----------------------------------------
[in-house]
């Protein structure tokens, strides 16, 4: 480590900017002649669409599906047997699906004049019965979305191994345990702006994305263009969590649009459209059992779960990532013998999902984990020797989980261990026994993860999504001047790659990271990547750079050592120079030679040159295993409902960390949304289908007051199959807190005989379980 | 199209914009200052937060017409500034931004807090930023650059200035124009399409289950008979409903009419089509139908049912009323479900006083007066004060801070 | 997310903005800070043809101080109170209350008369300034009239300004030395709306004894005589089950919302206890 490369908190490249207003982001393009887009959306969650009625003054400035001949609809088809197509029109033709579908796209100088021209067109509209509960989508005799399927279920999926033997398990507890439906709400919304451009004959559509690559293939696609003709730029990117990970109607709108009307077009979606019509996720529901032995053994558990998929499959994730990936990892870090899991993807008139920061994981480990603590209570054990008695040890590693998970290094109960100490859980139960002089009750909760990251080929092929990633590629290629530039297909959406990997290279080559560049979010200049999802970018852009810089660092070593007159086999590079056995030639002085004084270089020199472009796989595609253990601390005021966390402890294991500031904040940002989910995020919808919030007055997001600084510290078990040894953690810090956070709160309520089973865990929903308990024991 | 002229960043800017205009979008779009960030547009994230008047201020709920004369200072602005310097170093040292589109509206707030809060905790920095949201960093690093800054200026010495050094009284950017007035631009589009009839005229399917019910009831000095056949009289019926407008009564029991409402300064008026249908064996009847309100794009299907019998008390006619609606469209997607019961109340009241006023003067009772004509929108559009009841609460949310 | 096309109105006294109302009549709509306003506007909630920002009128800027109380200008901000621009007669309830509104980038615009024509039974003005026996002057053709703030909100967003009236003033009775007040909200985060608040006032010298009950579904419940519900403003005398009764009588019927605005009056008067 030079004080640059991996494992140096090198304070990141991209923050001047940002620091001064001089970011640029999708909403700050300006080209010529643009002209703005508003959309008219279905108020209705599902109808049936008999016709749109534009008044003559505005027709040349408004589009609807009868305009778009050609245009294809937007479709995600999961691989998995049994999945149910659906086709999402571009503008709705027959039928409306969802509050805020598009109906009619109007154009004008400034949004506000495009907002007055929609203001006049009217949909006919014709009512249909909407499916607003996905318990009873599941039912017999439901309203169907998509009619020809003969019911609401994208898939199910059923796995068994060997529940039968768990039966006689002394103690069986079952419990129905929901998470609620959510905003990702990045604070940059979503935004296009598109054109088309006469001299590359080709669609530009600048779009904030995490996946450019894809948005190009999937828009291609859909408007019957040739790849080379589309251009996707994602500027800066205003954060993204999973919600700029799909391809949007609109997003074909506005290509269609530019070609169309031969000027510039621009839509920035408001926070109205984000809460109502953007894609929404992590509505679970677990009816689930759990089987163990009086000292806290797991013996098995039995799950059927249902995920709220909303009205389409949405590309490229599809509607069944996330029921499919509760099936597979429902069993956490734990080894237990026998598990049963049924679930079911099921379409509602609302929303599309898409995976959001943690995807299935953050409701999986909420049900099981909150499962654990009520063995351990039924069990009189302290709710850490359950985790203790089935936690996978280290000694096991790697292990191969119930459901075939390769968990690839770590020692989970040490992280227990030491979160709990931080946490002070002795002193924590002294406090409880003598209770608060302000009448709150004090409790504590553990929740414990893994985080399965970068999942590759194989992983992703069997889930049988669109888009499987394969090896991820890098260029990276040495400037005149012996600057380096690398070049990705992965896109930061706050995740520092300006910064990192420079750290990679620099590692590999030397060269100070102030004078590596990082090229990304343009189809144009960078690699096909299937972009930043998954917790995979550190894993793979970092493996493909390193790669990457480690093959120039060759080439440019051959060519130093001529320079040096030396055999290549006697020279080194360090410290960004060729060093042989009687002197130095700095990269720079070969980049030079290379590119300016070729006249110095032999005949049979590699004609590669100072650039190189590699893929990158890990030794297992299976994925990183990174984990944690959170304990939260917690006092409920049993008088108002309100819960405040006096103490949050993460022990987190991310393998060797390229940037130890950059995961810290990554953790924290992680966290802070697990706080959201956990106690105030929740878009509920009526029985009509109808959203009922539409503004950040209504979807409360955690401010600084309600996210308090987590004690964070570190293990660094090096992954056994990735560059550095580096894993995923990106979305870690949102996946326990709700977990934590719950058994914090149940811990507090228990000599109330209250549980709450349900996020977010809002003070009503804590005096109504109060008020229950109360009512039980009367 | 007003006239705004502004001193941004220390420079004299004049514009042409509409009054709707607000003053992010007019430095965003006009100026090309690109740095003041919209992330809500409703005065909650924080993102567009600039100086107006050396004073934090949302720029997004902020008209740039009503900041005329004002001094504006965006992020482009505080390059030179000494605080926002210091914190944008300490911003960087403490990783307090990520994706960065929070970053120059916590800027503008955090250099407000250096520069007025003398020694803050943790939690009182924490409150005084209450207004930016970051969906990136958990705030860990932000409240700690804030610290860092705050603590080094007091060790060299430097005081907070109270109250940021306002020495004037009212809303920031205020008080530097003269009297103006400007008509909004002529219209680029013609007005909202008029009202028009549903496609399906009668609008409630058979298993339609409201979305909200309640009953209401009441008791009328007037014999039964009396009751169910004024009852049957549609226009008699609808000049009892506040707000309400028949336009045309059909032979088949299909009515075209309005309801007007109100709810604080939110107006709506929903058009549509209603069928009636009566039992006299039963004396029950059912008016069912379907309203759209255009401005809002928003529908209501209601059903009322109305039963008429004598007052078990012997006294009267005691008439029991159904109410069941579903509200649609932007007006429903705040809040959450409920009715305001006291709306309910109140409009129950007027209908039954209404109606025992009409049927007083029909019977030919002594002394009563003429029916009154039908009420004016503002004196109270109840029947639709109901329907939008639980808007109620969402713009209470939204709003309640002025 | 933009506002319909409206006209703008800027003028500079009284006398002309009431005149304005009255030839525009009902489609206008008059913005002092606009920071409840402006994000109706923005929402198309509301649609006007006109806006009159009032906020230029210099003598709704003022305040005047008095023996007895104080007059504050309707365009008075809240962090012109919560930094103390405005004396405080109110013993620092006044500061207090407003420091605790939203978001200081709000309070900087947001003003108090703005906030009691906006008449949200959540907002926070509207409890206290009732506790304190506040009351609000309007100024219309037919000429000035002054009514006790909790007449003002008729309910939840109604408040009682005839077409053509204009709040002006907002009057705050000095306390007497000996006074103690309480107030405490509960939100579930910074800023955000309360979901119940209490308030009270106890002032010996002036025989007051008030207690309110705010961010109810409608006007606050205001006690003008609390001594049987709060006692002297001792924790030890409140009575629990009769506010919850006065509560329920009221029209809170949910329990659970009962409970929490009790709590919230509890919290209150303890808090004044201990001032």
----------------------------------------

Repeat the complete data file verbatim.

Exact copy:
[in-house]
């Protein structure tokens, strides 16, 4: 480590900017002649669409599906047997699906004049019965979305191994345990702006994305263009969590649009459209059992779960990532013998999902984990020797989980261990026994993860999504001047790659990271990547750079050592120079030679040159295993409902960390949304289908007051199959807190005989379980 | 199209914009200052937060017409500034931004807090930023650059200035124009399409289950008979409903009419089509139908049912009323479900006083007066004060801070 | 997310903005800070043809101080109170209350008369300034009239300004030395709306004894005589089950919302206890 490369908190490249207003982001393009887009959306969650009625003054400035001949609809088809197509029109033709579908796209100088021209067109509209509960989508005799399927279920999926033997398990507890439906709400919304451009004959559509690559293939696609003709730029990117990970109607709108009307077009979606019509996720529901032995053994558990998929499959994730990936990892870090899991993807008139920061994981480990603590209570054990008695040890590693998970290094109960100490859980139960002089009750909760990251080929092929990633590629290629530039297909959406990997290279080559560049979010200049999802970018852009810089660092070593007159086999590079056995030639002085004084270089020199472009796989595609253990601390005021966390402890294991500031904040940002989910995020919808919030007055997001600084510290078990040894953690810090956070709160309520089973865990929903308990024991 | 002229960043800017205009979008779009960030547009994230008047201020709920004369200072602005310097170093040292589109509206707030809060905790920095949201960093690093800054200026010495050094009284950017007035631009589009009839005229399917019910009831000095056949009289019926407008009564029991409402300064008026249908064996009847309100794009299907019998008390006619609606469209997607019961109340009241006023003067009772004509929108559009009841609460949310 | 096309109105006294109302009549709509306003506007909630920002009128800027109380200008901000621009007669309830509104980038615009024509039974003005026996002057053709703030909100967003009236003033009775007040909200985060608040006032010298009950579904419940519900403003005398009764009588019927605005009056008067 030079004080640059991996494992140096090198304070990141991209923050001047940002620091001064001089970011640029999708909403700050300006080209010529643009002209703005508003959309008219279905108020209705599902109808049936008999016709749109534009008044003559505005027709040349408004589009609807009868305009778009050609245009294809937007479709995600999961691989998995049994999945149910659906086709999402571009503008709705027959039928409306969802509050805020598009109906009619109007154009004008400034949004506000495009907002007055929609203001006049009217949909006919014709009512249909909407499916607003996905318990009873599941039912017999439901309203169907998509009619020809003969019911609401994208898939199910059923796995068994060997529940039968768990039966006689002394103690069986079952419990129905929901998470609620959510905003990702990045604070940059979503935004296009598109054109088309006469001299590359080709669609530009600048779009904030995490996946450019894809948005190009999937828009291609859909408007019957040739790849080379589309251009996707994602500027800066205003954060993204999973919600700029799909391809949007609109997003074909506005290509269609530019070609169309031969000027510039621009839509920035408001926070109205984000809460109502953007894609929404992590509505679970677990009816689930759990089987163990009086000292806290797991013996098995039995799950059927249902995920709220909303009205389409949405590309490229599809509607069944996330029921499919509760099936597979429902069993956490734990080894237990026998598990049963049924679930079911099921379409509602609302929303599309898409995976959001943690995807299935953050409701999986909420049900099981909150499962654990009520063995351990039924069990009189302290709710850490359950985790203790089935936690996978280290000694096991790697292990191969119930459901075939390769968990690839770590020692989970040490992280227990030491979160709990931080946490002070002795002193924590002294406090409880003598209770608060302000009448709150004090409790504590553990929740414990893994985080399965970068999942590759194989992983992703069997889930049988669109888009499987394969090896991820890098260029990276040495400037005149012996600057380096690398070049990705992965896109930061706050995740520092300006910064990192420079750290990679620099590692590999030397060269100070102030004078590596990082090229990304343009189809144009960078690699096909299937972009930043998954917790995979550190894993793979970092493996493909390193790669990457480690093959120039060759080439440019051959060519130093001529320079040096030396055999290549006697020279080194360090410290960004060729060093042989009687002197130095700095990269720079070969980049030079290379590119300016070729006249110095032999005949049979590699004609590669100072650039190189590699893929990158890990030794297992299976994925990183990174984990944690959170304990939260917690006092409920049993008088108002309100819960405040006096103490949050993460022990987190991310393998060797390229940037130890950059995961810290990554953790924290992680966290802070697990706080959201956990106690105030929740878009509920009526029985009509109808959203009922539409503004950040209504979807409360955690401010600084309600996210308090987590004690964070570190293990660094090096992954056994990735560059550095580096894993995923990106979305870690949102996946326990709700977990934590719950058994914090149940811990507090228990000599109330209250549980709450349900996020977010809002003070009503804590005096109504109060008020229950109360009512039980009367 | 007003006239705004502004001193941004220390420079004299004049514009042409509409009054709707607000003053992010007019430095965003006009100026090309690109740095003041919209992330809500409703005065909650924080993102567009600039100086107006050396004073934090949302720029997004902020008209740039009503900041005329004002001094504006965006992020482009505080390059030179000494605080926002210091914190944008300490911003960087403490990783307090990520994706960065929070970053120059916590800027503008955090250099407000250096520069007025003398020694803050943790939690009182924490409150005084209450207004930016970051969906990136958990705030860990932000409240700690804030610290860092705050603590080094007091060790060299430097005081907070109270109250940021306002020495004037009212809303920031205020008080530097003269009297103006400007008509909004002529219209680029013609007005909202008029009202028009549903496609399906009668609008409630058979298993339609409201979305909200309640009953209401009441008791009328007037014999039964009396009751169910004024009852049957549609226009008699609808000049009892506040707000309400028949336009045309059909032979088949299909009515075209309005309801007007109100709810604080939110107006709506929903058009549509209603069928009636009566039992006299039963004396029950059912008016069912379907309203759209255009401005809002928003529908209501209601059903009322109305039963008429004598007052078990012997006294009267005691008439029991159904109410069941579903509200649609932007007006429903705040809040959450409920009715305001006291709306309910109140409009129950007027209908039954209404109606025992009409049927007083029909019977030919002594002394009563003429029916009154039908009420004016503002004196109270109840029947639709109901329907939008639980808007109620969402713009209470939204709003309640002025 | 933009506002319909409206006209703008800027003028500079009284006398002309009431005149304005009255030839525009009902489609206008008059913005002092606009920071409840402006994000109706923005929402198309509301649609006007006109806006009159009032906020230029210099003598709704003022305040005047008095023996007895104080007059504050309707365009008075809240962090012109919560930094103390405005004396405080109110013993620092006044500061207090407003420091605790939203978001200081709000309070900087947001003003108090703005906030009691906006008449949200959540907002926070509207409890206290009732506790304190506040009351609000309007100024219309037919000429000035002054009514006790909790007449003002008729309910939840109604408040009682005839077409053509204009709040002006907002009057705050000095306390007497000996006074103690309480107030405490509960939100579930910074800023955000309360979901119940209490308030009270106890002032010996002036025989007051008030207690309110705010961010109810409608006007606050205001006690003008609390001594049987709060006692002297001792924790030890409140009575629990009769506010919850006065509560329920009221029209809170949910329990659970009962409970929490009790709590919230509890919290209150303890808090004044201990001032």